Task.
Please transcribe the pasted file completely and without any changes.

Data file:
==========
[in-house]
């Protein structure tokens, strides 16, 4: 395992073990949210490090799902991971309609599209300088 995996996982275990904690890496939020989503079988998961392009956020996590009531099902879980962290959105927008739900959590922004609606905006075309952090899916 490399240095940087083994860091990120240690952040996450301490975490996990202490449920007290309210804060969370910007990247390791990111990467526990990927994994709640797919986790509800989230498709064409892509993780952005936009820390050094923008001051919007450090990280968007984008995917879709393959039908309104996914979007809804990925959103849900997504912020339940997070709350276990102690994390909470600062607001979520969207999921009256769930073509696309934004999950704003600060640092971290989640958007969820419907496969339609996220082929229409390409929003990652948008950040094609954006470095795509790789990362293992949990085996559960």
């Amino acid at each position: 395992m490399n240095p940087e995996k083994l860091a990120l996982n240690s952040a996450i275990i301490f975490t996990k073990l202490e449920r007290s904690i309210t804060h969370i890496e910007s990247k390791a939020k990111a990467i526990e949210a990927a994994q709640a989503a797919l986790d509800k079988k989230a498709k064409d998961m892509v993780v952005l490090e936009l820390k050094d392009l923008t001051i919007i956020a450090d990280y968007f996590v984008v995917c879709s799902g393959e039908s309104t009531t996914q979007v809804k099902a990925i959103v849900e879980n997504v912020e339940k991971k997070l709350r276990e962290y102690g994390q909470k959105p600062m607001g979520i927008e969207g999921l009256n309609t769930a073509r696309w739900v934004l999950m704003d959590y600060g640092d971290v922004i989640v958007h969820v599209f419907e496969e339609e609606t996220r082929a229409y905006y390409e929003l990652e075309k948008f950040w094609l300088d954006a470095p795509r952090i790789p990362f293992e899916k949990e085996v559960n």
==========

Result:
[in-house]
């Protein structure tokens, strides 16, 4: 395992073990949210490090799902991971309609599209300088 995996996982275990904690890496939020989503079988998961392009956020996590009531099902879980962290959105927008739900959590922004609606905006075309952090899916 490399240095940087083994860091990120240690952040996450301490975490996990202490449920007290309210804060969370910007990247390791990111990467526990990927994994709640797919986790509800989230498709064409892509993780952005936009820390050094923008001051919007450090990280968007984008995917879709393959039908309104996914979007809804990925959103849900997504912020339940997070709350276990102690994390909470600062607001979520969207999921009256769930073509696309934004999950704003600060640092971290989640958007969820419907496969339609996220082929229409390409929003990652948008950040094609954006470095795509790789990362293992949990085996559960």
């Amino acid at each position: 395992m490399n240095p940087e995996k083994l860091a990120l996982n240690s952040a996450i275990i301490f975490t996990k073990l202490e449920r007290s904690i309210t804060h969370i890496e910007s990247k390791a939020k990111a990467i526990e949210a990927a994994q709640a989503a797919l986790d509800k079988k989230a498709k064409d998961m892509v993780v952005l490090e936009l820390k050094d392009l923008t001051i919007i956020a450090d990280y968007f996590v984008v995917c879709s799902g393959e039908s309104t009531t996914q979007v809804k099902a990925i959103v849900e879980n997504v912020e339940k991971k997070l709350r276990e962290y102690g994390q909470k959105p600062m607001g979520i927008e969207g999921l009256n309609t769930a073509r696309w739900v934004l999950m704003d959590y600060g640092d971290v922004i989640v958007h969820v599209f419907e496969e339609e609606t996220r082929a229409y905006y390409e929003l990652e075309k948008f950040w094609l300088d954006a470095p795509r952090i790789p990362f293992e899916k949990e085996v559960n």